Cincinnati Green Lights Affordable Housing

The City Council of Cincinnati recently gave the green light for a brand new project in one of the city's poorest areas. This affordable housing project, located in the Lower Price Hill, is actually pretty shocking news for residents, especially residents who will benefit from this housing. The city's major, John Cranley, actually strongly objected to any new housing project being built. Even still, the council overrode his wishes and voted to pass legislation that would begin funding the development of a new project.

The story gets a bit confusing when it comes to the Lower Price Hill project. Everything seemed to be working out well a few months ago. The City Council had almost all of the funding necessary, and upwards of 50 poor families were going to be granted housing in this project. Though just when things were looking up for the project, city administrators then pulled back and refused to help launch the project by withholding $1 million in federal grant money.

This is objectively an odd thing to do, seeing as this wasn't city money, or even state money. This was federal money that came from the CARES Act relief package, signed by President Trump and passed by Congress. So that the city wanted to hoard these funds is perhaps a story that should have broken nationally months ago, but it went largely unnoticed to the nation. All except for the 50 poor families who need housing, and Councilman P.G. Sittenfeld, most were ignoring this and had chalked it up to another failed project. Unfortunately, they happen all of the time to the poorest communities in America's cities, typically only spoken about during election season when politicians need votes.

However, Sittenfeld championed the project and ultimately found seven other council members who agreed to green light the project. This meant the council had enough votes to go ahead with the housing project, despite not receiving that federal assistance that the state decided to hoard.

The only councilperson who voted no was Betsy Sundermann, who claimed that she did not want a "greater concentration of low income housing" on the "west side" of Cincinnati. Coincidentally, of course, that just so happens to be where Councilperson Sundermann lives, and many are noticing this trend with politicians who preach openly about helping people, though refusing to locate these people near where they live.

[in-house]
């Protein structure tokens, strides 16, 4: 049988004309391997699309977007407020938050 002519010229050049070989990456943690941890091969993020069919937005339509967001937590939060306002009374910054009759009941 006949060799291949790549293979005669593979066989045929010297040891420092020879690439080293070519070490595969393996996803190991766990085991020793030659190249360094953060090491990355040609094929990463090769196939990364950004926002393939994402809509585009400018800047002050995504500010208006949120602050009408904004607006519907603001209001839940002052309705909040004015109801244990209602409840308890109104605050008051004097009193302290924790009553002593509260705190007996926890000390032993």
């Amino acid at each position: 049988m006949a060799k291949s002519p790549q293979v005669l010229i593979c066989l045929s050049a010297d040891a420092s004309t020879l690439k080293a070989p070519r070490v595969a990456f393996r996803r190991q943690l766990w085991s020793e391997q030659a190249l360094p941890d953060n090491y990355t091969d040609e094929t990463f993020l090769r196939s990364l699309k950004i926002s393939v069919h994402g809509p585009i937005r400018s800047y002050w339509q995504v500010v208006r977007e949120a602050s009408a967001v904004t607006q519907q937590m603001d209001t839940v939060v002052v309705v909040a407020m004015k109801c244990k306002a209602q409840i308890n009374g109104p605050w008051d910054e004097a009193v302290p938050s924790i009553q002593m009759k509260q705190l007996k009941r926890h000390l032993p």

The issue here between the political sides is often over wording. While one side calls these projects "low income," the other side points out that this title is a misnomer. They claim that this is actually free housing, Section 8 housing, given to people who do not even have jobs. We see this issue is also a big one for the nation. Many believe that the idea of low income and Section 8 housing deters people from working, as they're providing with all of their life essentials for free, including a home, groceries, medical care, and even things like phones, Internet and child care. Though the other side claims that these people have no choice but to accept benefits due to their life circumstances.

Sittenfeld assured the council that this project was not Section 8 housing, meaning that the city would not be eating a continued expenditure as residents lived rent free in the new area.

The Fiscal Issue of Section 8 Housing

By and large, Section 8 housing is free rent. Although a lot of people do still pay rent, the rate is typically $50 per month, and the vast majority of people on Section 8 paying are already getting over $1,200 a month in federal and state cash benefits. Anyone can see why this is a very polarizing issue. Mathematically speaking, someone on Section 8, SNAP benefits, utility assistance, and receiving monetary payments is making the equivalent of over $40,000 per year, without ever having to work. You can also add in child tax credits and possible unemployment payments, bringing this number up to over $50,000 per year for someone who doesn't work yet receives the full suite of benefits. Progressive Democrats do not even argue the validity of these numbers; there merely claim that this level of assistance is to what these people are entitled due to America's history of oppression.

Republicans, however, point out that they believe this is not only unfair to tax payers and a massive drain on our economy, but it's also the number-one reason for unemployment. They believe people would never want to work a normal job when they make more by not working.

Regardless of where one stands on the issue, 50 families in Cincinnati will soon have affordable housing.

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